By Matt Evans
You've probably seen billboards or posters of attractive-looking men and women, usually decked out in tight black lycra activewear, with advanced-looking stick-on pads and wired belts wrapped round their waists. These abdominal stimulators are said to "tone up" our muscles and lose belly fat, promising to reveal our "rock hard" six-pack abs underneath.
It's a tempting promise, being just able to strap on a belt or electrical pad and use it to get a great-looking six pack. They're also frequently advertised by superstars, most famously global soccer megastar Ronaldo with the SIXPAD brand. However, some call the product a sham. But what are the science behind these vibrating belts: can you lose belly fat and should you get one?
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One study published in the Journal of Sports Science and Medicine looked at people's strength, endurance and the subject’s perceived shape and satisfaction with their abs after eight weeks of using an electrical stimulator belt, the Slendertone. The group had used the electrical belt five times a week.
After eight weeks, the results are actually very positive. The participant's abdominal strength was said to have increased by 58%. There was also a 100% increase in performance when executing curl-ups or crunches. Participants were also recorded as being happier with the aesthetics of their abs.
The study also reports "the stimulation group also had a 2.6 cm decrease in abdominal circumference, a 3.6 cm decrease in waist circumference, and a 1.4 cm decrease in front-to-back diameter". No other short-term study of electrical muscle stimulation has proven their purported weight loss benefits.
So does this mean you can grab a SIXPAD, a Slendertone or any of the other electrical stimulator brands and scoff pizza and ice cream with impunity? Of course not. Does it mean you can stop exercising because science has found a solution? Again, unfortunately, the answer is no.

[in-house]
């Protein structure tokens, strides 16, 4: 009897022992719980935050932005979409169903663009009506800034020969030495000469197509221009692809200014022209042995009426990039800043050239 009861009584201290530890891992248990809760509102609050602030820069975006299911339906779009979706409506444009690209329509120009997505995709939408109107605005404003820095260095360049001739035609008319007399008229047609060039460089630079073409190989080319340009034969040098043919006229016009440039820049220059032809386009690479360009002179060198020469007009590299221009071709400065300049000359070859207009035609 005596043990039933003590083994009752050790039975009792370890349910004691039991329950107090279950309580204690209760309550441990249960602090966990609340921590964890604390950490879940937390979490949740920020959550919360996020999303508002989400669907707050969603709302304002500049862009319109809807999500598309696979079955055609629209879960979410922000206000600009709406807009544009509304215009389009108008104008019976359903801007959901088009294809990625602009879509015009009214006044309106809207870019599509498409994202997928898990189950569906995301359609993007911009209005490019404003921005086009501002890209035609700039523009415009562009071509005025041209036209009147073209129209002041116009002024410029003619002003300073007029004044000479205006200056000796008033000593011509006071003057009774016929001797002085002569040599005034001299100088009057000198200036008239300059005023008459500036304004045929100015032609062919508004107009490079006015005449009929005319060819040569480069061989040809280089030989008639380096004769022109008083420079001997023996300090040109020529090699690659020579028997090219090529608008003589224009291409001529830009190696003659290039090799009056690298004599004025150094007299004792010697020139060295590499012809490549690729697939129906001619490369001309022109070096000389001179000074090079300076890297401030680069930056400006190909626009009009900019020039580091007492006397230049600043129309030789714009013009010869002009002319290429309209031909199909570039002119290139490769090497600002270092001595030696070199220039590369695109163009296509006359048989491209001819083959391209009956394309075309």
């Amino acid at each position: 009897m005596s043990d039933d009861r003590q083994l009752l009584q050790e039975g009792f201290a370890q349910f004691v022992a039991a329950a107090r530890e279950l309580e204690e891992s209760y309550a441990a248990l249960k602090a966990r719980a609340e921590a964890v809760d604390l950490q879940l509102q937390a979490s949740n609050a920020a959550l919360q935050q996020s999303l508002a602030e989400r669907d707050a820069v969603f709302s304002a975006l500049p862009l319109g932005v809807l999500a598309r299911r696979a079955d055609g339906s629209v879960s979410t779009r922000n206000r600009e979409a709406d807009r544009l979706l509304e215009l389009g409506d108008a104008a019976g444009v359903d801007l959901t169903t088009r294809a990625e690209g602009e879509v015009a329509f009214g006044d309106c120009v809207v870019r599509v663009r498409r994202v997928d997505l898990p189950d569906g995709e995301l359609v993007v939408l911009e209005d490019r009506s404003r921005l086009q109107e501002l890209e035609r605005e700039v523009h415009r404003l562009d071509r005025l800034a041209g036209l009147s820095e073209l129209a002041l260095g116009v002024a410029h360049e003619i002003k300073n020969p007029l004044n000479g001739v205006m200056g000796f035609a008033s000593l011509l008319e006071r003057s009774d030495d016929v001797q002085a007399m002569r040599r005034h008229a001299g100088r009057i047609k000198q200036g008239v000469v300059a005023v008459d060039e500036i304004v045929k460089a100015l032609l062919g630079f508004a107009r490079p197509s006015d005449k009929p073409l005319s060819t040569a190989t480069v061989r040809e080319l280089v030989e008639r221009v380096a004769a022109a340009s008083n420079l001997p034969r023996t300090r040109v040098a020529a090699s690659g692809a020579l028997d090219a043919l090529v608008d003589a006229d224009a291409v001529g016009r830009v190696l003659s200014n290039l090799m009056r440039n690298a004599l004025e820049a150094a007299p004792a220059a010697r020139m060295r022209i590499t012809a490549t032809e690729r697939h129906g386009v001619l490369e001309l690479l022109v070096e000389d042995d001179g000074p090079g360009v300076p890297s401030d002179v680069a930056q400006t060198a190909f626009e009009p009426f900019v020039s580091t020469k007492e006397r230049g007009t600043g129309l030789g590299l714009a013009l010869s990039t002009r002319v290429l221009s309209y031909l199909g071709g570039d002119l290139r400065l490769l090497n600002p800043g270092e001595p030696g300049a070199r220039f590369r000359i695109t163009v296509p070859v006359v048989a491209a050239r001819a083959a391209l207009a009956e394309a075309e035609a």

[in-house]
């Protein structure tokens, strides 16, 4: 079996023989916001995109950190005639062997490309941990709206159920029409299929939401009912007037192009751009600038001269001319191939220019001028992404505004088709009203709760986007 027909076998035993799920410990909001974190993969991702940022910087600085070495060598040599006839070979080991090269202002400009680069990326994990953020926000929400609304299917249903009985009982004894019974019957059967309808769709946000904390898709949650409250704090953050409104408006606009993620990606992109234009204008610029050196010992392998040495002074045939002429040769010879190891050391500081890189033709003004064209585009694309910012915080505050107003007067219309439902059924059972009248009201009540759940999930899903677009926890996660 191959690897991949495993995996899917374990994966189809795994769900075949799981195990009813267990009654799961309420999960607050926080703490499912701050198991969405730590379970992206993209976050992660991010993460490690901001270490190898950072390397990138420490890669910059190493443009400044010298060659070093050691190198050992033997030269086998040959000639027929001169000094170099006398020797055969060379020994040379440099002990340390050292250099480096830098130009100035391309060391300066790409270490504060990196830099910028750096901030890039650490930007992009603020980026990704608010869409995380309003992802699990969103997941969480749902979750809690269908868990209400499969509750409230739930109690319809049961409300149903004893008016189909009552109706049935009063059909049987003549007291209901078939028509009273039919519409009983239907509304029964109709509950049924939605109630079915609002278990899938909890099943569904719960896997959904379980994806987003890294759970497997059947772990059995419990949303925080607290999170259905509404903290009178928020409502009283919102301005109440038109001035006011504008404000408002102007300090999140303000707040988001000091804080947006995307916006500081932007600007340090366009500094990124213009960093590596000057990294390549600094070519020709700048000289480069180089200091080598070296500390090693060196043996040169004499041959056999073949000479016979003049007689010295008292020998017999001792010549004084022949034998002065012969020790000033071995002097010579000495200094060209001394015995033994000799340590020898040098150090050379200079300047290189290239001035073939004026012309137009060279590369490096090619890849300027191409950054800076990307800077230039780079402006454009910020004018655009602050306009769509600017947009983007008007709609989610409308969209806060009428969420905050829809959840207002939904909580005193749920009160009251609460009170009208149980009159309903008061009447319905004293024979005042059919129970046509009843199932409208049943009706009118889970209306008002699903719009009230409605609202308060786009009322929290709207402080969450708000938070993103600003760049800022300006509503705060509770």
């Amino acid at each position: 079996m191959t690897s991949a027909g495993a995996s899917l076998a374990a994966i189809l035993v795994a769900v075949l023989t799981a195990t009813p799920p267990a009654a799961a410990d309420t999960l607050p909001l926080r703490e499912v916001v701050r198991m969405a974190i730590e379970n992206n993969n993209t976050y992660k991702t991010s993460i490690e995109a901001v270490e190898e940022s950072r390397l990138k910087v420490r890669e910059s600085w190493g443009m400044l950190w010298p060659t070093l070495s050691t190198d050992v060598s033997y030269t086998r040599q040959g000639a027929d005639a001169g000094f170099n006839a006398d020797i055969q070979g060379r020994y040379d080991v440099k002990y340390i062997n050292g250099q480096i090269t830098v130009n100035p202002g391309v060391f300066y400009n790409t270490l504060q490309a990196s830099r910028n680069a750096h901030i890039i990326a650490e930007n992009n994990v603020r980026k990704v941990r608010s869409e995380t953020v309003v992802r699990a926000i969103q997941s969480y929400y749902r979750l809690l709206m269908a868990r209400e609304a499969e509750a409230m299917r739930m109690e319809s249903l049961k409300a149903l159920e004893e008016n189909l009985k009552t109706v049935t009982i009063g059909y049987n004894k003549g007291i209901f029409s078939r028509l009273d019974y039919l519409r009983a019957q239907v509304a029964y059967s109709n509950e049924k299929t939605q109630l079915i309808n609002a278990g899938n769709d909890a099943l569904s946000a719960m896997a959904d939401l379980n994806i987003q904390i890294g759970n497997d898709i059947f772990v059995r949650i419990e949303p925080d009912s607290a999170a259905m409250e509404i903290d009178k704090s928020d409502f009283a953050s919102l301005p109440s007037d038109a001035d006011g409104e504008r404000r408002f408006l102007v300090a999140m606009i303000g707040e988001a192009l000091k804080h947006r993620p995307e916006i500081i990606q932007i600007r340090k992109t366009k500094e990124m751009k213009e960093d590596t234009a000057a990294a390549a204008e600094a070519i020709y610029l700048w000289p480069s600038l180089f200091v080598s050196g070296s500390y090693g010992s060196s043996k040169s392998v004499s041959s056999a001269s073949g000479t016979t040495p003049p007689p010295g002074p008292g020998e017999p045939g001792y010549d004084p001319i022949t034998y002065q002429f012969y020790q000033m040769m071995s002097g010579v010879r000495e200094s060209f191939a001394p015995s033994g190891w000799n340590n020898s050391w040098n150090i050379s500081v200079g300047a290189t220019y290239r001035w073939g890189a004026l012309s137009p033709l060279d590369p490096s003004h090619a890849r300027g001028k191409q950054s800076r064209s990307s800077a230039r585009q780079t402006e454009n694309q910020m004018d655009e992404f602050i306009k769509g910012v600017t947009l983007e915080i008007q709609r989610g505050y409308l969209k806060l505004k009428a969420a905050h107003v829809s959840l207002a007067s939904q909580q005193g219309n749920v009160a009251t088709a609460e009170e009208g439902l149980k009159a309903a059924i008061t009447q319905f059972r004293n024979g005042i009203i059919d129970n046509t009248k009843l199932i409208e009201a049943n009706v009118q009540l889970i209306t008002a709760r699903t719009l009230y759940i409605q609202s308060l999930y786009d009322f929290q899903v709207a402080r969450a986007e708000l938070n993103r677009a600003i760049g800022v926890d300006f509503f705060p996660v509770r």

However, what it does mean is that long-term use of an electrical stimulation device can be an effective weight loss tool. However, like other weight loss tools, it's only really going to be effective if it's combined with already-healthy habits like a good diet and regular exercise.
You can't lose weight through exercise if your diet is very bad, and you definitely can't lose belly fat if you abandon your exercise routine in favour of a stimulation belt.
However, through all the marketing guff, it's encouraging to know some scientists believe these toning devices have a place. The researchers believed the Slendertone worked because it was a long-term study, lasting eight weeks rather than four, and because the electrical stimulations were strong, overloading the muscle with high settings. Keep this in mind if you're shopping for a new belt.
Use them as part of your active recovery, putting it on and engaging your core on days in which you're not exercising, and according to the study above it should help your fat melt away.
Matt Evans is an experienced health and fitness journalist and Channel Editor at Fit&Well. He's previously written for titles like Men's Health and Red Bull, and covers all things exercise and nutrition on the Fit&Well website. Matt originally discovered exercise through martial arts: he holds a black belt in Karate and remains a keen kickboxer and runner. His top fitness tip? Stretch.
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